Getting that MINT-y Sensation on the US Debt Ceiling

According to US Treasury Secretary Janet Yellen, the national news and fiscal watchdogs, unless the United States Congress takes immediate action, the nation will hit its debt ceiling on or before Oct. 18, 2021. By all accounts, this would be a bad thing as it would result in recession and the US defaulting on its ability to pay back its creditors, which would trigger a cascading series of events resulting in … you guessed it … a midnight visit by “recovery specialists” who stop by to remove Uncle Sam’s shiny new Buick hybrid. 

At this point I hear literally no one asking, “What is the debt ceiling,” although I think I heard Congressional Democrats and President Biden say, “Debt ceiling? Debt ceiling? We don’t need no stinking debt ceiling!” The Republicans are not exempt from this, but they are not the party in power this go round. Give them time, though. Give them time.

The debt ceiling, according to that unassailable fount of human knowledge known as Wikipedia, “is a legislative limit on the amount of national debt that can be incurred by the U.S. Treasury, thus limiting how much money the federal government may pay on the debt they already borrowed.” In other words, it is the self-imposed limit on the percentage of the federal budget that can be used to pay for previous obligations. 

In order to avoid default, Congress must take action to address the issue. While the best long-term solutions would be limiting recurring obligations, balancing the budget, and paying off old debts before incurring any new ones, that does nothing to stop the imminent default. While there are a few options available for Congress, the best-known and most widely-used is to vote to raise the limit. 

Since the debt ceiling was implemented in the US in 1917, there have been approximately 90 instances of Congress raising it to prevent the country from going into default. 

Coincidentally, there have been approximately zero instances of Congress learning its lesson and taking steps to prevent this from ever happening again.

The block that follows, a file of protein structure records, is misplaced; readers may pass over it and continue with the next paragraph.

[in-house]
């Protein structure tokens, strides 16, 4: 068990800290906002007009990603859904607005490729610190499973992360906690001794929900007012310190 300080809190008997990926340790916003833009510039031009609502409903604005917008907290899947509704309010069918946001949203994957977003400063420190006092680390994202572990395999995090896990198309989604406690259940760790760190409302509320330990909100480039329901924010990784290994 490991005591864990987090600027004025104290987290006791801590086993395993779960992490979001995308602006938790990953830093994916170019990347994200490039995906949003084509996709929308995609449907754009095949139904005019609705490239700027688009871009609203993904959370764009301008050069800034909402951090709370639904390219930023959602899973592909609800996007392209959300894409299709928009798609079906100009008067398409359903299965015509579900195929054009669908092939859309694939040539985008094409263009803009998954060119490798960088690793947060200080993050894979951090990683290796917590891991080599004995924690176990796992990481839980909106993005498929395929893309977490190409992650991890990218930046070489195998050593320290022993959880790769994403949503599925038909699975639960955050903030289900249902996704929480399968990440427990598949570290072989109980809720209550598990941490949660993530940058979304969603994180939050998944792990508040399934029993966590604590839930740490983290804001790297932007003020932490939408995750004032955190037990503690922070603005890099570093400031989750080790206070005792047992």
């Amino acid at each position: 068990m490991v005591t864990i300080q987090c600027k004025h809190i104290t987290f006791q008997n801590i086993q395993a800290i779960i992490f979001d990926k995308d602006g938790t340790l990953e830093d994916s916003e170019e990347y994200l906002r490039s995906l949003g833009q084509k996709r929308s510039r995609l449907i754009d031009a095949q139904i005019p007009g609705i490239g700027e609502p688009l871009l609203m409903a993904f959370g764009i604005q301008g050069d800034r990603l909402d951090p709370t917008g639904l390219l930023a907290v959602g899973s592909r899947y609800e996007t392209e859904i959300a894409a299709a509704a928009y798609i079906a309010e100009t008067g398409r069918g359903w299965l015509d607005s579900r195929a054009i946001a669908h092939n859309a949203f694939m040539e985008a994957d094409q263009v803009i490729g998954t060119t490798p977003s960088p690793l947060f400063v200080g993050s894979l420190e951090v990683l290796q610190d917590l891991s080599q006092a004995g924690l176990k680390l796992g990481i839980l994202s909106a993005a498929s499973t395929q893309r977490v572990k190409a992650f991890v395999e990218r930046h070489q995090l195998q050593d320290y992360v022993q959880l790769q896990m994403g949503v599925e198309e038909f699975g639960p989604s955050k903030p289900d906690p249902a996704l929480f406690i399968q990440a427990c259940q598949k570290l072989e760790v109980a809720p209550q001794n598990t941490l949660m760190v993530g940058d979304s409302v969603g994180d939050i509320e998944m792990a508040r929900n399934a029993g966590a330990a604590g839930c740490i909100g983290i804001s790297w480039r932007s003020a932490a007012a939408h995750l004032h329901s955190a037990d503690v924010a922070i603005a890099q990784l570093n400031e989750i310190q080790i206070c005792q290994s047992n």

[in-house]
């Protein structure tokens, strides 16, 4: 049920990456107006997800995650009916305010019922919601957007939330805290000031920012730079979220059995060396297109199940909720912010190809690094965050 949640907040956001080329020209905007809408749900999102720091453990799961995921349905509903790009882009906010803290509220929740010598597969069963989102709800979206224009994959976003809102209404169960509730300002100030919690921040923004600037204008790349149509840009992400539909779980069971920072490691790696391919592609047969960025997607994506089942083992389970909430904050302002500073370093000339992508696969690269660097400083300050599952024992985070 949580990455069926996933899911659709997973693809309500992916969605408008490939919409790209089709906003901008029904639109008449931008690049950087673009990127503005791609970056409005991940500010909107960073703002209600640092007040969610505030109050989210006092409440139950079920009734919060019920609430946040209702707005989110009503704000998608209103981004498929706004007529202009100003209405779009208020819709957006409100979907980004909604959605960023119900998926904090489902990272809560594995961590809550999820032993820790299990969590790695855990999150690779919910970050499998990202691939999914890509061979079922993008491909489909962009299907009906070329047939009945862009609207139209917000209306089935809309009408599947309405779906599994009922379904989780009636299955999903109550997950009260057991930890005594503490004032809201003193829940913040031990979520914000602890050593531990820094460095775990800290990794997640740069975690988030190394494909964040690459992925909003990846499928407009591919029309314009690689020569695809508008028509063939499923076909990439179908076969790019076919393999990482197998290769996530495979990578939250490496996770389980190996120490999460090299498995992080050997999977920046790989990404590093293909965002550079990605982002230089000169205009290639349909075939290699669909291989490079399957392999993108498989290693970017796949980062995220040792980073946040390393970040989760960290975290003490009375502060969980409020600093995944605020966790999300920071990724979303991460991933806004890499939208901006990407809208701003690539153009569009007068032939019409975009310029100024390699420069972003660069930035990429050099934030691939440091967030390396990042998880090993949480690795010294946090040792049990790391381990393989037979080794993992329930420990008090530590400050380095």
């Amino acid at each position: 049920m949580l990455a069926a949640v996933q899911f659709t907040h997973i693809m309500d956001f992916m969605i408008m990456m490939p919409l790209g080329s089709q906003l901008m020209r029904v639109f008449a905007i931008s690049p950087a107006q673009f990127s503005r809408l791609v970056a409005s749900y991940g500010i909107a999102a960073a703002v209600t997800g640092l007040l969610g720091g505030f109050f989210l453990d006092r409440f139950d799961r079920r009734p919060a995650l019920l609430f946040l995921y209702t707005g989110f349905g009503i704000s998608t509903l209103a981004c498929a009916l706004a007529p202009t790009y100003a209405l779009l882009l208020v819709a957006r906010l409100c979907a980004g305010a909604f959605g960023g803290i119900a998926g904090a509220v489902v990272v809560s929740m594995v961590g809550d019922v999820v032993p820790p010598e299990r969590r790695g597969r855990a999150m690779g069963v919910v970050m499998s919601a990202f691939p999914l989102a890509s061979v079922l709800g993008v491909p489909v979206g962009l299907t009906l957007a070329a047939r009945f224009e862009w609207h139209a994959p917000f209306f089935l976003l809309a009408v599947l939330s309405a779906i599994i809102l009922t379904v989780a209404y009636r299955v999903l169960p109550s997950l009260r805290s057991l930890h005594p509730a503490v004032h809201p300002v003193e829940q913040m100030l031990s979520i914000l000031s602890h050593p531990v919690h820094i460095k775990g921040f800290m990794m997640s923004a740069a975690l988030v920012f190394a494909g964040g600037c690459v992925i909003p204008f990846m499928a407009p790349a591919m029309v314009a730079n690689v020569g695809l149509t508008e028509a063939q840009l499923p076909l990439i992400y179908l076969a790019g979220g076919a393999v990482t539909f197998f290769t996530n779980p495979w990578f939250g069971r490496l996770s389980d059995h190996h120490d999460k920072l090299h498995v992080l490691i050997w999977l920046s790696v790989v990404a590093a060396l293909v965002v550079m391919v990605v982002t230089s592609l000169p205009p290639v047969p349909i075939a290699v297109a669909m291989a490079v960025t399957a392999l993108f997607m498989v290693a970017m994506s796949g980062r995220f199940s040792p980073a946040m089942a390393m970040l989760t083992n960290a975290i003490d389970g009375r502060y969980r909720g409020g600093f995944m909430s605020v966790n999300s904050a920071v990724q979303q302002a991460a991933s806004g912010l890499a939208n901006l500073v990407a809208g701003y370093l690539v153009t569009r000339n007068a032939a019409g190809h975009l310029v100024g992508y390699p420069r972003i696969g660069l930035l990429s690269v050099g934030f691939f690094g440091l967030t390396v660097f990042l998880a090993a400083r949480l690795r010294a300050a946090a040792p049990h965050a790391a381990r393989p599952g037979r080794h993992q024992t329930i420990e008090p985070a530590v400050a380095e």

The upside of raising the limit is that the country avoids default. The downside is that it takes time and may not be the most politically expedient solution in a year of bad decisions by the party-currently-in-power-by-the-narrowest-of-margins. In other words, a year much like this one of 2021. So what is an insincere and deflecting politician supposed to do to perpetuate the problem while trying to make it appear like they care about the underlying issue?

There have been a few ideas bantered about over the years. One novel – novel in the same way that COVID-19 is a novel coronavirus – approach that is gaining attention again is the idea of a “trillion-dollar coin” to be minted at the direction of the Treasury Secretary and deposited with the Federal Reserve. Like quantitative easing (QE), it is largely a book-keeping trick available only to the federal government to make it look like there is more room in the budget than actually exists. It is akin to a person writing themselves a check for $1000 to avoid overdraft, with the check being written from the same account that is facing overdraft. Try it sometime. I am sure the bank and the local District Attorney will understand.

According to Axios, this process has a quick turn-around, so it could be done at the last minute to bridge the gap between default and raising the debt ceiling. While the idea of minting a trillion-dollar coin is far-fetched and is questionable in its legality, it accomplishes two politically expedient objectives: 

1. It focuses the debt debate on the wrong issue. We should be discussing how to stay away from the ceiling, not how to keep raising it, and; 

2. It demonstrates the desperate measures that politicians will embrace in order to push through their pet spending projects. While the party in power at the moment are Democrats (by a margin so narrow that Kate Moss would consider it too thin) the Republicans did not demonstrate much fiscal restraint under Donald Trump’s presidency, especially the last two years. 

The danger of actually minting such a coin is the precedent it sets: once that action has been taken, it will become easier to justify next time there is an impasse over raising the debt ceiling. I can easily imagine a future where the Treasury Secretary will mint trillion-dollar coins so frequently that they will be passed around like tokens at a birthday party at Chuck E. Cheese’s. Why not also task the White House kitchen to send over-cooked pizza with cardboard-like crust to the Rose Garden as the president announces the minting of coin after coin? Afterwards, animatronic animals can sing tinny sounding songs and the members can retire to the East Room for a round of skee ball and whack-a-mole.

Fortunately, this recourse has been avoided for now. On Thursday, Oct. 7, by a vote of 50-48, the Senate passed an extension to the debt ceiling. This would only be a temporary solution, though, as it would expire on December 3.

Ultimately, minting a trillion-dollar coin as a recourse to raise the nation’s debt limit through bypassing Congress will leave a bad taste in the public’s mouth. Which is a shame, because I love minty things. Peppermint chocolate chip ice cream? Yes, please. Peppermint Patties? I am all for getting that minty sensation. Minting a trillion-dollar-coin? Tastes like compromise and defeat. I’ll pass.